Tom Steyer, a billionaire, former hedge-fund manager, and environmentalist announced on Tuesday that he will run for president in 2020. Although late in the game, Steyer is looking to invest over $100 million in his campaign, which could potentially be a game-changer.
Steyer has donated millions of dollars to green initiatives as early as 2008, but his financial record contains hypocrisy — his hedge fund invested in coal mining. The question is: can Steyer be an environmentalist if he invests in renewables research while investing in coal? To answer that, we have to dig into how his financial success put him in a position to influence politics in the first place.
Tom Steyer‘s Success Provides a Segue Into Politics
For years, the public has kept a close watch on the Democratic megadonor, who also ran Farallon Capital, one of the largest hedge funds in America, before leaving in 2012. Although highly successful at that point, Steyer’s gain of national attention spiked after funding campaigns to impeach Trump. In the last two years alone, the billionaire activist has poured millions of dollars into these campaigns.
Tom Steyer’s Record as an Environmentalist
On the front line of his successes, Steyer’s Super PAC, NextGen America, is continuously influencing key political decisions, particularly when it comes to the politics around environmental policy. Allocating much of his money towards the climate crisis, he strives to elevate its severity in voters’ minds.
With Steyer’s political action committee strategically influencing Senators and Governors, much of its effort is geared towards races in which climate change can play a major role. Residually, the work done by NextGen carries over to shape voting patterns in 2020 as well.
But beyond politics, Steyer has had a long-standing (and money-intensive) record when it comes to environmental initiatives.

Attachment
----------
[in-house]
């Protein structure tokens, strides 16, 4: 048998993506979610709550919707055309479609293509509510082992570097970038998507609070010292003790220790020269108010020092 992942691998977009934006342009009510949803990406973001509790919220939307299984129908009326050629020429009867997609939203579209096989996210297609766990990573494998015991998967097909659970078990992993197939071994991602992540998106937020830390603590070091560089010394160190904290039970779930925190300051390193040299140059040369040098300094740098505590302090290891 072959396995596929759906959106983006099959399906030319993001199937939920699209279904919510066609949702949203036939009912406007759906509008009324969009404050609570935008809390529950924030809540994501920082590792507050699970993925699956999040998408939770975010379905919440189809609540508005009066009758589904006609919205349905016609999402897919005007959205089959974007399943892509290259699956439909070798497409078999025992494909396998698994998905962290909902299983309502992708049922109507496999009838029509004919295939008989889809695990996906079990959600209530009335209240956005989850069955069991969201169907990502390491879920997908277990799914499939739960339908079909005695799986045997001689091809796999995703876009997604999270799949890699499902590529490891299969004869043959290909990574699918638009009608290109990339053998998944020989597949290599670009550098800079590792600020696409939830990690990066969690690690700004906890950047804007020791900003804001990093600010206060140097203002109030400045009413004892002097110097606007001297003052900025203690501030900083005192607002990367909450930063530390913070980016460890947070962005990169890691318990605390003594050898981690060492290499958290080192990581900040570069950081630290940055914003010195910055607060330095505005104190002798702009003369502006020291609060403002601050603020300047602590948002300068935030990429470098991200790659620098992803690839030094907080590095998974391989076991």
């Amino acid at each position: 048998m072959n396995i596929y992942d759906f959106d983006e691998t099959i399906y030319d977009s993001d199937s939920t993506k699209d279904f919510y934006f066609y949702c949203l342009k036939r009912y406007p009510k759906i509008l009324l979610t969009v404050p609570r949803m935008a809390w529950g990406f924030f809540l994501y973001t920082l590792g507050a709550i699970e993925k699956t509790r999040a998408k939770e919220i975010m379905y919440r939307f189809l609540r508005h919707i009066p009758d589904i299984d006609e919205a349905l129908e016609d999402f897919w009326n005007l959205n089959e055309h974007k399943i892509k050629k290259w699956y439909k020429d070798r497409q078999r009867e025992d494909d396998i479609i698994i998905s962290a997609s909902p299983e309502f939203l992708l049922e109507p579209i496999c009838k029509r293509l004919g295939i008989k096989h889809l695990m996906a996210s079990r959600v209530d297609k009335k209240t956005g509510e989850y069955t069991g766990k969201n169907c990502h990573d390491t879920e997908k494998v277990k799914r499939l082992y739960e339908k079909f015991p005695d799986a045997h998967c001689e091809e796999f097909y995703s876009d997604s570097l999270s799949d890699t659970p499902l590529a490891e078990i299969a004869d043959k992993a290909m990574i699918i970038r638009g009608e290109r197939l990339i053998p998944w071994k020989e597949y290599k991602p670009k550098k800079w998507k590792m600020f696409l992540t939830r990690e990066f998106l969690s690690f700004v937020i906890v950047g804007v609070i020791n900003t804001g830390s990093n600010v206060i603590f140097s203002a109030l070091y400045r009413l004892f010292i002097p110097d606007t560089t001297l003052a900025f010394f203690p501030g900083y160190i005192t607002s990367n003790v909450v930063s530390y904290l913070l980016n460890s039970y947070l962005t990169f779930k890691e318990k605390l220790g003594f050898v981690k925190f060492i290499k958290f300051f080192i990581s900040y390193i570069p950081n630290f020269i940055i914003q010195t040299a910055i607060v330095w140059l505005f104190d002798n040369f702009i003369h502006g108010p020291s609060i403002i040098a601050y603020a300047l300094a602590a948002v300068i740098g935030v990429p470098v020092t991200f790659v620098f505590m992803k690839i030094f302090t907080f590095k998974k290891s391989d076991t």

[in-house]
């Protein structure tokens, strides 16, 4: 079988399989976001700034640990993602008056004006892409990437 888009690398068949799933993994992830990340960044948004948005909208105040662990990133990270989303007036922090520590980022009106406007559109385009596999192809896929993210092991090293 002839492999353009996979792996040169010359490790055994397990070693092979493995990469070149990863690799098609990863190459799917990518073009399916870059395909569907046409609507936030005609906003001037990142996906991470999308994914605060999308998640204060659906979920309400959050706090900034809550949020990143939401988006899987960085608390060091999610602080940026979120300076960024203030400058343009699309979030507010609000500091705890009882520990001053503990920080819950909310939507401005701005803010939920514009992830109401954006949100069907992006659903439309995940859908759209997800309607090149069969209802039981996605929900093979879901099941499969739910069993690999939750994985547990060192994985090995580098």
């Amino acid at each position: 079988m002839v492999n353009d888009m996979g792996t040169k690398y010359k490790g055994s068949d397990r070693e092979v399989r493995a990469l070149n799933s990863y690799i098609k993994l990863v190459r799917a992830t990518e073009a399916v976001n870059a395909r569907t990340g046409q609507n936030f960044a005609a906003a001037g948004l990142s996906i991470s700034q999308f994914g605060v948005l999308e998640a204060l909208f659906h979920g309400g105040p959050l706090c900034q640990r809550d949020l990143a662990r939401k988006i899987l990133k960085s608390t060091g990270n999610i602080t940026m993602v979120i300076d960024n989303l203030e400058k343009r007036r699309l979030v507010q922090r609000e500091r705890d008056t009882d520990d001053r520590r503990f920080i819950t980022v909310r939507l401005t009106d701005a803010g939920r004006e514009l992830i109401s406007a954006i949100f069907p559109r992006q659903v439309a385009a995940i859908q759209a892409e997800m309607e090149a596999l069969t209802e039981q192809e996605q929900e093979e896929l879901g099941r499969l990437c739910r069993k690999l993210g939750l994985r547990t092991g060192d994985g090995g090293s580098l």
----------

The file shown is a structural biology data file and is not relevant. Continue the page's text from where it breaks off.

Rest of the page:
In 2008, Steyer and his wife donated $41 million to create the TomKat Center for Sustainable Energy at Stanford University, which researches (renewable) energy systems and trains “future energy leaders through education and outreach.”
Later, in 2013, Steyer teamed up with billionaire Michael Bloomberg on the Risky Business Project, which focuses on vocalizing the economic ramifications of climate change. In 2015, Steyer joined Bill Gates’s Breakthrough Energy Coalition, dedicated to supporting green energy initiatives.
Steyer’s Hypocrisy: Record of Investing in Coal Mining
Despite his reputation as an environmentalist, Steyer didn’t include climate change in his announcement pitch. However, Steyer slights towards the topic by arguing that climate change stems from a broader issue: corporate greed.
He holds a similar view to Elizabeth Warren, who also believes corporations (specifically, corruption) are the underlying problem.
Throughout his lifetime, Steyer’s career has had an abundance of opportunities. However, his successes coexist alongside many related controversies. While Steyer continues to make strides in his climate change activism, many often criticize his record as hypocritical and opportunistic.
From 1999 to 2014, Steyer’s company, Farallon Capital, had ties to many companies. Among these relationships, recent reports reveal that Farallon invested in companies that operated international coal mines and coal-fired power plants.
Steyer’s long-standing dedication to environmentalism cannot be ignored. Undeniably, he has spent millions on renewables research and initiatives that have uncovered the severity of the climate crisis.
However, because he led his hedge fund to back coal projects, Steyer’s reputation as an environmentalist can be debated. Should the pursuit of financial gain excuse him from investing in coal mining?
That’s up to you to decide.